california Archives - Page 2 of 4 - Green Market Report

Kaitlin DomangueFebruary 12, 2020
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Amid layoffs appearing as a constant, The Supreme Cannabis Company is the latest in the industry to let a percentage of its staff go. Last night after the market’s close, the company announced a 15% layoff, releasing a third of corporate positions and 13% of its operational ones. This report comes after the announcements of companies like Tilray and Aurora also slashing jobs. 

All hope is not lost though in the ganja workforce. Leafly found 243,700 full-time-equivalent (FTE) jobs in the United States that are supported by legal cannabis as of January 2020. That is a 15% annual increase. 

This data was reported in Leafly’s fourth annual Cannabis Jobs Report. Even more encouraging, the report shows that the industry created 33,700 new jobs nationwide in 2019, effectively making it the fastest-growing job arena in the United States. 

According to the report, Massachusetts, Oklahoma, and Illinois are leading the fight in terms of employment expansion. Massachusetts recently celebrated the one year anniversary of legalizing cannabis for adult-use in the state and added 10,226 jobs to boot. Oklahoma saw a 221% growth in 2019, supporting 9,412 full-time jobs. Illinois adult-use market rolled out on the first of the year, and early 2020 data shows this is already a $470 million annual market supporting 9,176 jobs.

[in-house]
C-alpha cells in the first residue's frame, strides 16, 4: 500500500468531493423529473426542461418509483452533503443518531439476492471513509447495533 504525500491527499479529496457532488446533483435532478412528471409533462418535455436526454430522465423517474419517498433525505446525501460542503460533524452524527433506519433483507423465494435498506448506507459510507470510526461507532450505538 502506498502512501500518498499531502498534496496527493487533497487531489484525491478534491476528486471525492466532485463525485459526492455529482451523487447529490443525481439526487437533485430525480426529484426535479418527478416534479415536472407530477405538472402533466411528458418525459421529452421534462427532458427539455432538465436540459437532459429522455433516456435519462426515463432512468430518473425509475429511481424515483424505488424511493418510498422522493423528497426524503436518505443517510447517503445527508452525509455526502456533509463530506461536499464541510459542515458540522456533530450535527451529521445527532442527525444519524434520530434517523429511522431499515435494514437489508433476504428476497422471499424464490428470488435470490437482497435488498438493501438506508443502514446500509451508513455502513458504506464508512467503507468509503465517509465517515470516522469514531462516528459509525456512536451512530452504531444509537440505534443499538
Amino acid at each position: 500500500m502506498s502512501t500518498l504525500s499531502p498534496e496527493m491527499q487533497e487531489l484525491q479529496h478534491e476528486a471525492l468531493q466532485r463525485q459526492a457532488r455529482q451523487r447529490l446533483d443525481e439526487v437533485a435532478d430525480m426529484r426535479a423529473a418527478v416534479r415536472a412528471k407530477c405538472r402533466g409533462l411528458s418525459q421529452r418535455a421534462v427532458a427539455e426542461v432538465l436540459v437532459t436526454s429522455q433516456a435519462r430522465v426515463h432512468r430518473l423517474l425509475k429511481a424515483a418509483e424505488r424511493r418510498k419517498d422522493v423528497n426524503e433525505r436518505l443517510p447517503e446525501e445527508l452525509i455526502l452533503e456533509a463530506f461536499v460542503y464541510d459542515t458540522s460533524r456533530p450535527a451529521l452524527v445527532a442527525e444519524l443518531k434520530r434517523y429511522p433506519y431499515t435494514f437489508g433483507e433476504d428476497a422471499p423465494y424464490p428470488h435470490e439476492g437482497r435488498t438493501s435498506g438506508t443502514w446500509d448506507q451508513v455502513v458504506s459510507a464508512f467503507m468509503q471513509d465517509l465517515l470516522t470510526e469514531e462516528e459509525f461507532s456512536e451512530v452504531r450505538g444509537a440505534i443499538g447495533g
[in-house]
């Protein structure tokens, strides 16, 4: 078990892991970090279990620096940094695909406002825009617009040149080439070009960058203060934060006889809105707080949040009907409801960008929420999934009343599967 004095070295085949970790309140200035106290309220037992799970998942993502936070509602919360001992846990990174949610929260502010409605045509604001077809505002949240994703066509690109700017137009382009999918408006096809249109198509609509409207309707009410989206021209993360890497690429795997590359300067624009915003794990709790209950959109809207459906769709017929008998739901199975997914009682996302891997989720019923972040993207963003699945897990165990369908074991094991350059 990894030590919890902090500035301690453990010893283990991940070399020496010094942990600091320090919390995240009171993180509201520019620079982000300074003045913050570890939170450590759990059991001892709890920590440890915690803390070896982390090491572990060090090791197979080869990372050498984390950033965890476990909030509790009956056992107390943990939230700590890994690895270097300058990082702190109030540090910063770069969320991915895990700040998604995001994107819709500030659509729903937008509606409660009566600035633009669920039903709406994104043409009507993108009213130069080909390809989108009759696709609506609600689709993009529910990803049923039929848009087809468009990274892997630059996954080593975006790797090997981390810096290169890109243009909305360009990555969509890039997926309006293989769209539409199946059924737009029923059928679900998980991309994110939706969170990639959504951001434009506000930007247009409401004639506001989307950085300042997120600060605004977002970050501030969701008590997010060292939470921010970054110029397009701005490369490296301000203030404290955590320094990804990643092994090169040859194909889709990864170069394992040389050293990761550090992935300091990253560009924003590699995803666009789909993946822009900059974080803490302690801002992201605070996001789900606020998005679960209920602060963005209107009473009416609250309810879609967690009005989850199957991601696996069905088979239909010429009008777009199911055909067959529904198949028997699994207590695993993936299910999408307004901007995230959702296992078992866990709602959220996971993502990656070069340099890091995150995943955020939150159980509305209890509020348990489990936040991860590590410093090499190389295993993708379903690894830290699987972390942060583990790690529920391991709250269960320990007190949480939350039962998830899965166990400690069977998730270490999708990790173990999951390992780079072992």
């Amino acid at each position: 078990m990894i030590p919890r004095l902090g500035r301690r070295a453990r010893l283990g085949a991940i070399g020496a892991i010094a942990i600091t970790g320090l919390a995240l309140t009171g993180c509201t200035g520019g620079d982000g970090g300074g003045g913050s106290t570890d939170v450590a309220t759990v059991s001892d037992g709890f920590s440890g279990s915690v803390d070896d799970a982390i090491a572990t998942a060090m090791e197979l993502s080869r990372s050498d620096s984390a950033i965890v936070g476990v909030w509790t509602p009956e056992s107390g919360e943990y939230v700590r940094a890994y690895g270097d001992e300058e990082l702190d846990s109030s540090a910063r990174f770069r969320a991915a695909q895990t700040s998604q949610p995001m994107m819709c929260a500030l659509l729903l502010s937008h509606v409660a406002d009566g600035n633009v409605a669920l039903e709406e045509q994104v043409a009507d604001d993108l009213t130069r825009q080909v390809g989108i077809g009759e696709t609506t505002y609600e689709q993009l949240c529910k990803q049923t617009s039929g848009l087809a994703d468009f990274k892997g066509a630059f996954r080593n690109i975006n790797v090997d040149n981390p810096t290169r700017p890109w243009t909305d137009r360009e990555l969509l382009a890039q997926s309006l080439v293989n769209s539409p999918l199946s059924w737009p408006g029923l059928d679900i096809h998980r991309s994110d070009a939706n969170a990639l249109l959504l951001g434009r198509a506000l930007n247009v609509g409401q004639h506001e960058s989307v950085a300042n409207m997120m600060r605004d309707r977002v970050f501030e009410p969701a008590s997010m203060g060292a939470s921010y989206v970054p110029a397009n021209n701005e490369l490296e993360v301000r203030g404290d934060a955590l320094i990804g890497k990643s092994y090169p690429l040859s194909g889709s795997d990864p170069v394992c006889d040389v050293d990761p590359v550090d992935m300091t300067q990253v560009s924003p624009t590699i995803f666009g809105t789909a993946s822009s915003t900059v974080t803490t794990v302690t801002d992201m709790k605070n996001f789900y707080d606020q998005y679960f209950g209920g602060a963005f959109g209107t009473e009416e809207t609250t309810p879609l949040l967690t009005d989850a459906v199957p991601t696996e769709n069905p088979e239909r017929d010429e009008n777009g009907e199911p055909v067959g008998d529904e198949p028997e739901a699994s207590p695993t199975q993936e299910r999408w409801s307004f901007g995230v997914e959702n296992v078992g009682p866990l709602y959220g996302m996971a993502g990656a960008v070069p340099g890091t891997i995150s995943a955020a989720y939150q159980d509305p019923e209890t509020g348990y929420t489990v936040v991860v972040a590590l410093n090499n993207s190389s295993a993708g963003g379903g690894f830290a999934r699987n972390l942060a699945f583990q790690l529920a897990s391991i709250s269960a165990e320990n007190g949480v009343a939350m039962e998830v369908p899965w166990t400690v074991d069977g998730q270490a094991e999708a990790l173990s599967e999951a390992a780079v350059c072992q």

An interesting tidbit of information, Massachusetts has more cannabis industry workers than hairstylists and cosmetologists, and Illinois has twice the number of cannabis industry workers than they do meat packers. When compared to other industries, it is truly amazing to see the creation of jobs in the United States by the industry, as well as the cannabis industry’s growth in general. 

Though the previously mentioned states take the prize for the fastest job growth, California is still America’s largest cannabis employer. However, Colorado may be the nation’s biggest per-capita cannabis job market. With California offering one job per 980 residents, Colorado supplies one job per 165 residents. 

Colorado is also passing Washington state in terms of jobs. Though both states legalized cannabis for adult-use in 2012, Colorado supplies nearly 10,000 more jobs than Washington state, despite Washington’s population containing nearly 2 million more residents. 

Despite cannabis job expansion’s rapid growth in most of the country, California and Michigan suffered technical job losses. 

Leafly’s experts estimate that their job markets fell due to changes in laws and regulations. In California, an estimated 8,000 jobs moved from legal to non-legal status, but as mentioned before it is still America’s largest cannabis job provider. Michigan’s new regulatory processes pushed hundreds of legally operating dispensaries into illicit status.